(Jae C. Hong/AP)

“My own view, by the way, was that the auto companies needed to go through bankruptcy before government help. And frankly, that’s finally what the president did. He finally took them through bankruptcy. That was the right course I argued for from the very beginning. It was the UAW [United Auto Workers] and the president that delayed the idea of bankruptcy. I pushed the idea of a managed bankruptcy and finally when that was done, and help was given, the companies got back on their feet. So I’ll take a lot of credit for the fact that this industry’s come back.”

— Mitt Romney, May 7, 2012, in an interview with Cleveland’s WEWS-TV

What should we do when a politician keeps repeating a Pinocchio-laden claim — or even makes its worse?

 We have examined previously the former Massachusetts governor’s claim that he set the course for the managed bankruptcy of the auto industry—and also have examined critically some of President Obama’s claims on the bailout. But clearly it’s time for a refresher course.

The Facts

 The first key to Romney’s claim is that, in November of 2008, as then President George W. Bush considered financial assistance for the auto industry, he wrote an opinion article for The New York Times under the headline, “Let Detroit Go Bankrupt.”

 Romney argued that if the automakers “get the bailout that their chief executives asked for yesterday, you can kiss the American automotive industry goodbye. It won’t go overnight, but its demise will be virtually guaranteed.”

 As Romney put it, “Detroit needs a turnaround, not a check.”  In particular, he called for a “managed bankruptcy.” This is a process in which the company uses the bankruptcy code to discharge its debts, but emerges from the process a leaner, less leveraged company.

 When auto executives first sought government assistance at the end of 2008, they argued a bankruptcy filing would hurt their business. But they were wrong—and after getting nearly $80 billion in loans and other assistance from the Bush and Obama administrations, General Motors and Chrysler eventually did go through a managed bankruptcy.

 But does that mean that Romney’s advice was actually followed? No, not really.

 The problem is that many independent analysts have concluded that taking the approach recommended by Romney would not have worked in late 2008, simply because the credit markets were so frozen that a bankruptcy was not a viable option.

 “The circumstances in the global credit markets in November and December 2008 were unlike any the financial markets had seen in decades. U.S. domestic credit markets were frozen in the wake of the Lehman bankruptcy, and international sources of funding were extremely limited,” concluded the bipartisan Congressional Oversight Panel, in a unanimous finding. “Bankruptcy with reorganization of the two auto companies using private DIP [debtor in possession] financing did not appear to be an option by late fall 2008, leaving liquidation of the firms as the more likely course of action absent a government rescue.”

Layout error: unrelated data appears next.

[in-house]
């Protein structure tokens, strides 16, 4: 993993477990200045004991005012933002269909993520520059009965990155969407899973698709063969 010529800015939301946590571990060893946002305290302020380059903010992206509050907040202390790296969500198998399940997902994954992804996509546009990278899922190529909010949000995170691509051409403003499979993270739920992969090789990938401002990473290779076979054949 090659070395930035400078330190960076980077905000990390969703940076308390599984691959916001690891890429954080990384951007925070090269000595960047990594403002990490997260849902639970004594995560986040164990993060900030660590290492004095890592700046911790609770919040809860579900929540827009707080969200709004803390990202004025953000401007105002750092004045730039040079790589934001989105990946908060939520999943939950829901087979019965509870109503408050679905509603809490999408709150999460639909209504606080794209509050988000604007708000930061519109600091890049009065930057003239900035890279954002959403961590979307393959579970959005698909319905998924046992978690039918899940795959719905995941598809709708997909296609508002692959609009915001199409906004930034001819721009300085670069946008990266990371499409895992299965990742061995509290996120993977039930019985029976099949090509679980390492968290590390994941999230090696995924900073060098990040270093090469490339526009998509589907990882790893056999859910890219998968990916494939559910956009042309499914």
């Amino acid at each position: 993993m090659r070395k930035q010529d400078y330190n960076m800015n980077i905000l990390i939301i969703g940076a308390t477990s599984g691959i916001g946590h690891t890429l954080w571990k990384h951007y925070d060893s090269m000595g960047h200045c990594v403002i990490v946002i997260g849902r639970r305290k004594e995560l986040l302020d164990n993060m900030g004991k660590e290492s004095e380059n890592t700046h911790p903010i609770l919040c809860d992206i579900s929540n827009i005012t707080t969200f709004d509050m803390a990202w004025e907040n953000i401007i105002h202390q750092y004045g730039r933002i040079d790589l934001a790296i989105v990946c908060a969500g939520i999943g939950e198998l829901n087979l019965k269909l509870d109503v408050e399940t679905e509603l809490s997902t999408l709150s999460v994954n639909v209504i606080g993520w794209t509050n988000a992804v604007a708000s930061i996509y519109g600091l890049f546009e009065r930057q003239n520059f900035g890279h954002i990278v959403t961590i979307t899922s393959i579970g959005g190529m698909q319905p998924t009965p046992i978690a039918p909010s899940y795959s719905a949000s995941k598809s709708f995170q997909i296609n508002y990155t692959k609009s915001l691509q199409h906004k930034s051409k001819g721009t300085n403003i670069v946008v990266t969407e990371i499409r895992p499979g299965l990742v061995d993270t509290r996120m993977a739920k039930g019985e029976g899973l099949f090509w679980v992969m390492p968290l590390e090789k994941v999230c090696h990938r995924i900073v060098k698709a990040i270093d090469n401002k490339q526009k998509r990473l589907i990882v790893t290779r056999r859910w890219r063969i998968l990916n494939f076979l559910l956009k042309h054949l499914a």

The Bush administration’s Council of Economic Advisers estimated  “the direct costs of American automakers failing and laying off their workers in the near term would result in a more than 1 percent reduction in real GDP [gross domestic product] growth and about 1.1 million workers losing their jobs, including workers for automotive suppliers and dealers.”

Indeed, when Romney reiterated earlier this year that he believed that a managed bankruptcy was viable without government intervention, he was criticized by auto industry insiders.

Mike Jackson, the chief executive of AutoNation, wrote a letter to the the Detroit News saying that Romney was “truly reckless, detached from reality and dishonest… Mitt’s assertion that private financing ‘DIP’ was available in fall of ’08 into ’09 is fantasy. Everyone knows we were in the midst of the greatest financial meltdown since the 1930’s.” And Bob Lutz, former vice chairman at GM, said,  “What these people always deliberately forget is there was no money. Nobody had any money.”

 Furthermore, while Romney can certainly argue he consistently supported a managed bankruptcy, it is especially odd to also try to take credit for the industry’s more recent success.

As Micheline Maynard, who closely covered the bailout for The New York Times, put it, Romney’s efforts on behalf of saving the industry seemed confined to writing an opinion article. “I don’t recall any of the lawyers, bankers, lawmakers, union leaders and others we all talked in the course of our reporting bringing up his name,” she wrote. “In fact, one of the key bankers I spoke with regularly is a high-powered financier for GOP candidates, and he surely would have detailed Romney’s role, if he played one.” 

The Pinocchio Test

 Given the likelihood that discredited claims will be repeated — often — in this election cycle, we are going launch a new category called “repeat offender.” We still have to create a graphic, but in the meantime we are going to increase Romney’s Pinocchio rating for his auto bailout claims from Two to Three Pinocchios.

Romney has been consistent on his position that a managed bankruptcy was the best course of action. But he keeps digging a bigger hole for himself when he claims that the path he recommended — which included no public assistance — would have been successful from the start. Both Presidents Bush and Obama rejected that advice, and there is little evidence the industry would have survived without the breathing room provided by public funds.


Three Pinocchios

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